Alaric Neville tells the story of how a Northamptonshire brewing tradition was restored and revived along with some much loved beers…
Ten years ago on December 7th 2008, The Mayor of Northampton pulled the first pint of Phipps IPA to be seen in any pub for 40 years, fittingly the venue was the Sir Pickering Phipps!
Phipps famously lost its independence in 1960 when London keg beer giants Watney Mann took over the company.
Many local voices were raised in anger when Watneys announced the end of Phipps cask ale in May 1968 with the IPA particularly lamented.
For a few more years it was available in pint bottles but by late 1972 even they were consigned to history, or so Watneys thought.
The story of the beer goes back to the 1860s and chairman Pickering Phipps’ attempts to beat the upstart Northampton Brewery Company at their own game.
NBC were the new boys in town, founded by the Phillips Brothers from Burton on Trent in 1864.
They arrived with the know-how to produce pale ales which immediately made Phipps’s dark heavy brews look like ancient history.
In response Pickering rebuilt his brewery and modernised the Phipps beer range under head brewer Tim Mannings.
Topping off the new range was Phipps IPA, a sweet amber beer with a generous combination of Fuggles and Golding, Dixons enzymic malts and some Californian maize for good measure.
It was strong, expensive and relatively limited in its appeal in an age when Milds and Stouts were the main drink of choice.
All that was to change in WW1, when Chancellor Lloyd George announced;
“Drink is doing us more damage in the war than all the German submarines put together. Fighting Germany, Austria and Drink, and as far as I can see the greatest of these three deadly foes is Drink.”
The government ramped up taxes on alcohol in an attempt to dissuade the unruly working classes from drinking heavily, hindering the war effort through absenteeism and worst, providing drunken mobs who might spark a Bolshevik revolution. Phipps reduced their IPA to 4.3% making it a session strength beer for the first time.
The county’s boot and shoe workers soon took this new brew to their hearts as it offered a tastier pint that cut through the tannin rich taste of leather after a hard day’s work. From this point on Phipps IPA became the county’s favourite beer and was sold as the company’s best bitter right through to the late ‘60s.
The memory of Phipps IPA and the other popular brews like Stingo No 10 and Ratliffe’s Stout stayed clear in the minds of many long after Watneys killed the beers and demolished the Bridge Street brewery.
In subsequent years The Campaign for Real Ale altered the perception of traditional cask ale and following in the footsteps of former Phipps Head Brewer Bill Urquhart, the world’s first microbrewer, new craft breweries sprang up around the country to champion this complex and rewarding drink.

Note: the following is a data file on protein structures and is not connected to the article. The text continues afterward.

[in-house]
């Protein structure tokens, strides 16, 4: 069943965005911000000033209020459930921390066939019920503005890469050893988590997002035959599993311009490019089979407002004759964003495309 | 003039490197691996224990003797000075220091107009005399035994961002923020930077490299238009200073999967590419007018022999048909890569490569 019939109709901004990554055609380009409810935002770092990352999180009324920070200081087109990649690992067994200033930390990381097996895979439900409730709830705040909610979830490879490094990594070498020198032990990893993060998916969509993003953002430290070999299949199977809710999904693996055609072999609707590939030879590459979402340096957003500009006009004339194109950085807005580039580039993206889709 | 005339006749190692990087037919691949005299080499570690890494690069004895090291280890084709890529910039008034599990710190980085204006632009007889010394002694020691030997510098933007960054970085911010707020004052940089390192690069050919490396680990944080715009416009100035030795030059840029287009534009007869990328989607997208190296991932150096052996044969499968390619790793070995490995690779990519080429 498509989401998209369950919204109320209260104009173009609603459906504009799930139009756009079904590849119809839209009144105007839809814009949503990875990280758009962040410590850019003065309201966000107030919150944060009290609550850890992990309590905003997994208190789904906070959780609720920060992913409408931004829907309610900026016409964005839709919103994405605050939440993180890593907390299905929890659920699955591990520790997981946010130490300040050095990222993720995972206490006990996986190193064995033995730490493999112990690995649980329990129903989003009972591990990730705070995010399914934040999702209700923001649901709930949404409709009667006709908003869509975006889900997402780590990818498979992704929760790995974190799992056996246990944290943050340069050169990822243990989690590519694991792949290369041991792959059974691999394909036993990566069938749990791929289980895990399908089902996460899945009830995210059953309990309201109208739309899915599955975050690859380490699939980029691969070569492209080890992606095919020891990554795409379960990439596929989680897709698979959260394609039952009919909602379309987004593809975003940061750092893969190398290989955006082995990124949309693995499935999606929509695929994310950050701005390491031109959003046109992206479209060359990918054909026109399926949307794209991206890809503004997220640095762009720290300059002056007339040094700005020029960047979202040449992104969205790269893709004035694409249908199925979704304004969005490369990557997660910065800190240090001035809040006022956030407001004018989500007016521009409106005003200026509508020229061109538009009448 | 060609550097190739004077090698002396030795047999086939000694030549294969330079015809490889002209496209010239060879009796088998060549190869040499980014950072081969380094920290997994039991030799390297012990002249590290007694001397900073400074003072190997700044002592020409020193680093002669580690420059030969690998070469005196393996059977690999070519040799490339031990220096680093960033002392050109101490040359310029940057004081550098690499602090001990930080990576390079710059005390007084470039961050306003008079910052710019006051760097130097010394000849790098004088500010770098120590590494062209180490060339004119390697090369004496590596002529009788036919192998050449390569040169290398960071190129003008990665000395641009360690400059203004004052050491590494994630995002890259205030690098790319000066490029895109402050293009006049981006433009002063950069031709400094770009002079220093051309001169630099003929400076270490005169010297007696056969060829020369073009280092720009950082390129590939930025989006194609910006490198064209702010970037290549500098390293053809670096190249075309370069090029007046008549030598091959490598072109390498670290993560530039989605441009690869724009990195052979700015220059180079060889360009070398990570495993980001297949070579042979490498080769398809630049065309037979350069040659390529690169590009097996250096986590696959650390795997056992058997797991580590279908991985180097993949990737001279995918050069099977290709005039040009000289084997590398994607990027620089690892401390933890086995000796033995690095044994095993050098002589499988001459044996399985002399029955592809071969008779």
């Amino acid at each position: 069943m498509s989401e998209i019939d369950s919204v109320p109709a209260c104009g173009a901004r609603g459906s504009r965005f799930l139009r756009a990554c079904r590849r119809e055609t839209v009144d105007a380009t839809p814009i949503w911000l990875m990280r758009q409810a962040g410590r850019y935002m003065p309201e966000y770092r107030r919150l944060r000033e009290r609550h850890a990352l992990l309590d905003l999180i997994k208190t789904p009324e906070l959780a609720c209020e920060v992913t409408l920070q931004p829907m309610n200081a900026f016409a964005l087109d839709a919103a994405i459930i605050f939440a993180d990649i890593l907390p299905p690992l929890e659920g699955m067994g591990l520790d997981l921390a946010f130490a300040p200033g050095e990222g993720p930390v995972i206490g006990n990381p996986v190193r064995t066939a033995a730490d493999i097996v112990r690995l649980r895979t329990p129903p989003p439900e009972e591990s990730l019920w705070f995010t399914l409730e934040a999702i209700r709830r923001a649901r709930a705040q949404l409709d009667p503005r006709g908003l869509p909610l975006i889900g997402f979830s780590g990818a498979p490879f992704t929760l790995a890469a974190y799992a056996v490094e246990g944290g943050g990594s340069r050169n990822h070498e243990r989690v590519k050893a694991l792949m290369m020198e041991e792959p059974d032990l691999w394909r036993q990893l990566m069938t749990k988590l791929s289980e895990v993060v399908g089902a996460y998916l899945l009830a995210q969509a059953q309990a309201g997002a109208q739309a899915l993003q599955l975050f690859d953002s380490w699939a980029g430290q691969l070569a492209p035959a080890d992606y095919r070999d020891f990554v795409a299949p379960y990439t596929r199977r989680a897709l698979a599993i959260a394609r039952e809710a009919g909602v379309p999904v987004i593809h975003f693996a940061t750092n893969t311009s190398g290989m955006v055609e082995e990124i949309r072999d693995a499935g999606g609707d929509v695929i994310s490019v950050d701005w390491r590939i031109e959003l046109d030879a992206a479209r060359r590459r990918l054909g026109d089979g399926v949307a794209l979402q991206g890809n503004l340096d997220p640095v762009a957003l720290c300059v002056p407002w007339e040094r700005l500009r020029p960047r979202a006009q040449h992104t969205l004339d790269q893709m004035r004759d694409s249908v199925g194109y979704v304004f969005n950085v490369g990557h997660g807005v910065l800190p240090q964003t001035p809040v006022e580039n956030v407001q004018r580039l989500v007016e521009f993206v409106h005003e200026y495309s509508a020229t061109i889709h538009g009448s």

The Phipps NBC company continued to operate as a pub chain after the brewery closed and by the turn of the century was owned by Scottish & Newcastle.
Two of the Northampton directors, Quentin Neville and Edward Theakston, began working on a plan to bring back Phipps IPA to their pub chain.
This was a difficult task as Watneys had meant to destroy all the brewing records. Thankfully a few brewer’s books survived, pulled from skips and taken home as souvenirs.
It was even more fortunate that the revival project happened just in time to benefit from the wisdom and experience of a number of former Bridge Street brewers; Charles Robinson, Bob Hipwell, Peter Mauldon, Pat Heron and Phipps’ chief chemist Mike Henson all chipped in to add the vital human angle to the written records.
In 2004, before a pint could be brewed, Scottish & Newcastle pulled the plug on the project and started selling off assets in a bid to stay afloat. Edward Theakston left Northampton to revive his own family brewery in North Yorkshire and Quentin along with brother Alaric took over the Phipps revival project. Under the controlling eye of Pat Heron, Grainstore Brewery was chosen to supply the beer.
Its head brewer Tony Davis had been a young brewer at Ruddles working under Dusty Miller, the former Phipps head brewer and Pat’s old boss so the chain of apprenticeship was unbroken.
Phipps ales soon found favour in the county’s freehouses again and other brews followed; NBC’s Red Star, Phipps Diamond Ale and the legendary Ratliffe’s Stout.
By 2013 Grainstore’s capacity to supply the ales was strained with over half of their brewing going to Phipps.
Clearly Phipps needed to come home to its own dedicated brewery. Initially plans focused on converting Towcester Mill, taking Phipps back to the town of its birth in 1801.
However fate stepped in as the last historic brewery building left in Northampton became vacant.
The chance to move back into a genuine brewery which Phipps had owned and brewed in from 1899 to 1919 was too good to miss.
Funds were raised with the Phipps and Ratliffe family buying back into their hereditary business and on April Fool’s day 2014, the first pint of Northampton brewed IPA left the restored 1884 Albion Brewery.
Since then more heritage brews have returned; Gold Star, Bison Brown and Stingo No 10 and Cobblers Ale. New brews have also appeared among them Beckets Honey Ale, Midsummer Meadow, Steam Roller, Black Star, Kinky Boots and now Snow Plough. Part of the brewery has been converted into a gin distillery reviving Phipps Gin which disappeared before WW2.
In late 2015 a brewery tap bar was added to the Albion. In partnership with CAMRA, Phipps also took over the running of the Northampton beer festival, growing the event in size and scope over the past 4 years.
To celebrate 10 years of Phipps’ revival, Friday 7th December at the Albion Brewery Bar saw IPA at 2008 prices, a pre WW1 IPA served from direct from the wood and “Sunshine and Rain” IPA and Stingo blend available on the bar.